Test scores out of 20: ordinal, interval or ratio

#1
Hello,

What scale of measurability do you assign to a dataset of test scores on an exam?

e.g. 5/20, 5/20, 7/20, 18/20

Is this ratio-scaled data?

King regards and thanks in advance
 

ondansetron

TS Contributor
#2
Howdy! It may be useful to start with the definitions.

What is the meaning of a variable that is measured on the interval scale? How about on the ratio scale?
 
#3
Howdy! It may be useful to start with the definitions.

What is the meaning of a variable that is measured on the interval scale? How about on the ratio scale?
Hey, thanks for your reply!

As I was taught, interval scaled data is quantitative data in which differences have a meaning (so for example when you add +1 it always adds the same), but ratios don't mean anything (so for example doubling doesn't mean anything) and there's no fixed 0. We saw temperature as an example (difference between 20-21 and 70-71 degrees is the same 1 degree, but 20 degrees isn't "twice as cold" as 10 degrees and 0 degrees does not mean an "absence of temperature". Ratio is also quantitative data, but there's a fixed 0 and ratio's do make sense.

Kind regards
 

Karabiner

TS Contributor
#4
We saw temperature as an example (difference between 20-21 and 70-71 degrees is the same 1 degree, but 20 degrees isn't "twice as cold" as 10 degrees and 0 degrees does not mean an "absence of temperature".
But not if you mean degrees Kelvin. (SCNR)

Is this ratio-scaled data?
It depends on what is actually measured, and what it is intended to represent.. If the scores just mean "number of correct answers", then you could perform operations for ratio scales. If it represents "intellectual capability in field X" or something like this, a zero value probably would not mean Zero capability. The same as there's no zero intelligence, even if there are people who are not able to give just 1 correct response in an intelligence test.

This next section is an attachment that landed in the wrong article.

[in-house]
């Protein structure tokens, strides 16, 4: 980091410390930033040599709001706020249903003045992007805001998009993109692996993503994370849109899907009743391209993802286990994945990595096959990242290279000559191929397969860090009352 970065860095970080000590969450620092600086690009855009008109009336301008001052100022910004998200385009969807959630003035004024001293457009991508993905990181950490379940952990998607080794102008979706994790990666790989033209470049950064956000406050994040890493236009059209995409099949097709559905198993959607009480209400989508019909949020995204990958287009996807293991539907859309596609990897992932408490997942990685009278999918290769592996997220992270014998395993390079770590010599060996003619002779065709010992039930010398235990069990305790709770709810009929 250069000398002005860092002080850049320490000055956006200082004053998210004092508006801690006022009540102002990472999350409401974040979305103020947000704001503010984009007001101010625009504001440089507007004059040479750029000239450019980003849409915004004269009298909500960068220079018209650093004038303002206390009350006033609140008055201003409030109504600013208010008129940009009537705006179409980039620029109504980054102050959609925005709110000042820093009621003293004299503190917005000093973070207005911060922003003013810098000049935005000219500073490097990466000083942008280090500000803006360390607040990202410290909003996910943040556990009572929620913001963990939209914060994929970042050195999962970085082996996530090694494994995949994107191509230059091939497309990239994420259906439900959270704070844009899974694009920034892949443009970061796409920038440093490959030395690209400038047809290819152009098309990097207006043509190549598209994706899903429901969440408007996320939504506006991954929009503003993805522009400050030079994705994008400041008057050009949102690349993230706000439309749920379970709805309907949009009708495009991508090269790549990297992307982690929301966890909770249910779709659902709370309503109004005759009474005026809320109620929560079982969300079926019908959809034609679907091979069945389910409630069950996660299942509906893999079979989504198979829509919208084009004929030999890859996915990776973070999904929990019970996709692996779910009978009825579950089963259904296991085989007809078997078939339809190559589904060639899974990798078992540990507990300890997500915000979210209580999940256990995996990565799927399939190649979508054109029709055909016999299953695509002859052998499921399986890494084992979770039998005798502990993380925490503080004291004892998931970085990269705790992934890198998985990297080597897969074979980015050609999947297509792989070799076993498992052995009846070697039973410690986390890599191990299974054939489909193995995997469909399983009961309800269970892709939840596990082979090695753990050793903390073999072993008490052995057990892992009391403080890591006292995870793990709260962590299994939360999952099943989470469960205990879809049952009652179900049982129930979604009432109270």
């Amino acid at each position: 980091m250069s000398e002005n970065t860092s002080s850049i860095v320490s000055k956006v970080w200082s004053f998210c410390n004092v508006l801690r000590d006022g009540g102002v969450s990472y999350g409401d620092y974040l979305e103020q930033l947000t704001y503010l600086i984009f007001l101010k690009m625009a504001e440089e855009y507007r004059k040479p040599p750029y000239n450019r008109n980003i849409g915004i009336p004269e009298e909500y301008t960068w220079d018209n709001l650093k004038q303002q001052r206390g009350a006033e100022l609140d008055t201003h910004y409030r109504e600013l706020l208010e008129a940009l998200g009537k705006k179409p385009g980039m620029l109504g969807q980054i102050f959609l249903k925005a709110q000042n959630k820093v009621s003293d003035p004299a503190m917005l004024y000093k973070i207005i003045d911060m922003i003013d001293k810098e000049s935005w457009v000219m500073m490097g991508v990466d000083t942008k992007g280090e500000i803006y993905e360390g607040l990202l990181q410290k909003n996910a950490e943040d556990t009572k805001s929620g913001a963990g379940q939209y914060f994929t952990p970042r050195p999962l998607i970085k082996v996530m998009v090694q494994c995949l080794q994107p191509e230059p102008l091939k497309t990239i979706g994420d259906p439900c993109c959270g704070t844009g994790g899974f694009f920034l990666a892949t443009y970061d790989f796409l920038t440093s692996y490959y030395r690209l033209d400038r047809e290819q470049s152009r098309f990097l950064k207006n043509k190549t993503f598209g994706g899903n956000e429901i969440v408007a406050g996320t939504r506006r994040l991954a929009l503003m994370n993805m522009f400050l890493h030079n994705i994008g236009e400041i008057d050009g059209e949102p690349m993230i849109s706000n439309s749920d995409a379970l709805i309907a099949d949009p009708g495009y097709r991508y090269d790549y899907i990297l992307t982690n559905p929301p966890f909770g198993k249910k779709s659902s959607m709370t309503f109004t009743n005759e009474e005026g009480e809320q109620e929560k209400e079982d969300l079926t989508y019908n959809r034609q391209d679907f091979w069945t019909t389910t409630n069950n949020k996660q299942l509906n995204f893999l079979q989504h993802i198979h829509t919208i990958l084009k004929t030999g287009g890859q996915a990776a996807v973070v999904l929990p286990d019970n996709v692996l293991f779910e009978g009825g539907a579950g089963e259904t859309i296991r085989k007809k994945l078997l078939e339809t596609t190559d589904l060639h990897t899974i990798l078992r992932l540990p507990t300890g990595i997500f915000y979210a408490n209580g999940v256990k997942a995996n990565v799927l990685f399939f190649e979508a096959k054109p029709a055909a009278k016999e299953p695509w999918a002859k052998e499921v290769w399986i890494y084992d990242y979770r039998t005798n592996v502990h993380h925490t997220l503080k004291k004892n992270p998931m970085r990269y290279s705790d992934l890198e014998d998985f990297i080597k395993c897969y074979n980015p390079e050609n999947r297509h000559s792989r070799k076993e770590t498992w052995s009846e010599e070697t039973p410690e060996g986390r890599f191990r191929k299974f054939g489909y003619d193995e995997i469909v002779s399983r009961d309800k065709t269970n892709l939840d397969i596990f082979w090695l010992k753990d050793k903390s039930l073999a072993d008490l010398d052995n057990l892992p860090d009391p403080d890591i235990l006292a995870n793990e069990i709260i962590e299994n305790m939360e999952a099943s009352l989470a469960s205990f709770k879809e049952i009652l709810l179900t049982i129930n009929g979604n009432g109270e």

What do you need the answer for?

With kind regards

Karabiner
 
#5
Not if you mean degrees Kelvin. (SCNR)


It depends on what is actually measured, and what it is intended to represent.. If the scores just mean "number of correct answers", then you could perform operations for ratio scales. If it represents "intellectual capability in field X" or something like this, a zero value probably would not mean Zero capability. The same as there's no zero intelligence, even if there are people who are not able to give just 1 correct response in an intelligence test.

What do you need the answer for?

With kind regards

Karabiner
Hello,

I was indeed talking about degrees celcius, should have mentioned that!

Thanks for your answer, it's very clear to me now. The distinction between number of correct answers and something like an IQ score is indeed a difference I did not immediately notice.

I don't need it for anything particular, I was practicing for an exam next Wednesday and was making some exercises I found online.

Thanks you very much and kind regards
 

ondansetron

TS Contributor
#6
But not if you mean degrees Kelvin. (SCNR)


It depends on what is actually measured, and what it is intended to represent.. If the scores just mean "number of correct answers", then you could perform operations for ratio scales. If it represents "intellectual capability in field X" or something like this, a zero value probably would not mean Zero capability. The same as there's no zero intelligence, even if there are people who are not able to give just 1 correct response in an intelligence test.

What do you need the answer for?

With kind regards

Karabiner
Karabiner hit these both, and I would have provided the Kelvin example also because temperature is measuring kinetic energy/movement if I remember, and absolute zero is zero Kelvin, which is defined as the absence of movement/kinetic energy (no heat). Celsius and Fahrenheit, however do not measure the same thing at their respective zeros (if I recall, 0 C is +278 K and this would be 32 F).

If this is just simply a number of correct responses out of 20, this can be ratio.